A Trail of Death
Hana Shams Ahmed
A trail of devastation where once used to be homes, crops and hopeful farmers and joyful families. Now there is just the stench of death. PHOTO: SHAFIQ ALAM.
It doesn't seem too long ago that the merciless floods destroyed the lives and livelihoods of hundreds of the poorest in the North. Within only three months while the recovery process was still going on and people were trying to get their lives back together, nature unleashed its wrath with fiercer intensity and rage. In a matter of only a couple of hours, cyclone Sidr, a category 4 storm, said to be more fierce than Hurricane Katrina, left a trail of death and destruction of unbelievable proportions. 23,000 acres of crops completely wiped out; 10,000 people believed to be dead; nearly 9 lakh families affected to various extents; and nearly two and a half lakh domestic animals eradicated.
And that's just the official figure. The actual death toll is hard to estimate as many bodies have been washed away by the sea and rescue efforts are proving difficult in the many hard to reach places. But statistics cannot do justice to the actual human suffering caused on that fateful night of November 15. With wind speeds up to 240km/h (150mph) and a tidal surge of up to 20 feet high at some places everything in the path of Sidr from the Sundarbans, Barguna, Mongla port, Khulna, Bhola and Barisal was flattened to the ground. Millions of people are homeless, robbed of every possession they ever owned, if they are lucky to be alive that is. Although Dhaka was not in the direct path of the cyclone, the city dwellers felt the
power of the storm as windows rattled violently, trees swayed menacingly, the ominous sound of the wind kept everyone awake throughout the night. The whole country immersed into complete darkness as the national grid failed twice as a result of the storm and power was not restored in more than 24 hours.
Everywhere in the affected areas, the stories are chillingly similar, like 60-year-old Kadam Ali Hawladar from Chandramohon in Barisal who was found crying helplessly after losing all his family members and his entire livelihood. The reports of the scale of damage coming in every day seem almost too horrific to be true. But they are. The island of Dublar Char was the first hit. There is nothing but debris all over the island which once was a fisherman's paradise. Many people there in a desperate attempt tried to hide under upturned boats. Nothing helped. The power of the tidal surge was too strong. Bodies were found hanging from trees all around.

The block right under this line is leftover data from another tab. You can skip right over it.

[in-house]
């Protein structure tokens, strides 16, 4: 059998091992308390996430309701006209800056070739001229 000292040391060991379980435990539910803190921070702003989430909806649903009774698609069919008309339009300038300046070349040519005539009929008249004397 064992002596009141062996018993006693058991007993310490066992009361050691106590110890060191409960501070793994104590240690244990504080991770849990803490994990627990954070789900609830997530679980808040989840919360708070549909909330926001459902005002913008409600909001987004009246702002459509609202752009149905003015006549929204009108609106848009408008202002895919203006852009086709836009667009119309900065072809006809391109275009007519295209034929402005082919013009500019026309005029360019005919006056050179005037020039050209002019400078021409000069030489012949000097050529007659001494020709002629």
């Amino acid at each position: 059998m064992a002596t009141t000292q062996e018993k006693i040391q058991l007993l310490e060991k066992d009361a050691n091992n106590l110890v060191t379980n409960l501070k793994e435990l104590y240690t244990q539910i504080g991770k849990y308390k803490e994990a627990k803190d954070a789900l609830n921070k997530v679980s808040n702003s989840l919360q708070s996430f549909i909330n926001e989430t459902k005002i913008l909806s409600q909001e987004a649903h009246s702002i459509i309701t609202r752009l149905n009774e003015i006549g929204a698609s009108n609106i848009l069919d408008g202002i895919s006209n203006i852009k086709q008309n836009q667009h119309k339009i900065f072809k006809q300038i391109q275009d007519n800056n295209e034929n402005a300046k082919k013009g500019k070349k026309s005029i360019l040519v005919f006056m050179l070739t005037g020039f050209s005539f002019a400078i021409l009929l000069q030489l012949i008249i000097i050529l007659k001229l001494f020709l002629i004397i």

The wrath of Sidr has left hundreds of thousands of people homeless and without hope. PHOTO: SHAFIQ ALAM.
The Sundarban forest, the pride of the country with its sal forests and valuable wildlife - devastated beyond imagination. As much as one-fourth of the forest area has been completely damaged by Sidr. The exact loss of flora and fauna is yet to be calculated.
The whole of Bhola district is also very badly hit. Although the cyclone was more powerful than the one that hit in 1970, because of the forests the devastation was a little less than it could have been which really isn't saying much. 32 people died and most of the deaths unfortunately occurred when residents tried to run to shelters after the storm started. As the wind started picking up speed hundreds of trees started falling and trapping humans under their bark. Almost half of the crops were destroyed. Amon, the standing crop would have been mature enough to be harvested in only a couple of week's time, now it has been destroyed. The residents of the area are in dire need of food and drinking water, or the correspondents there say, there will be more diseases and more deaths.
In Barguna people's woes are indefinable. Thousands of the poorest of the poor people are sleeping under the open sky. According to correspondents there is no food or drinking water at all and the relief is not enough for everyone. 60% of the tin and kacha houses are destroyed and domestic animals are almost non-existent. Communication has not been fully restored to the area yet. 94200 hectares of amon crops, 675 hectares of rabi, 17850 hectares of kheshari daal and 58 hectares of betel leaf fields were completely destroyed.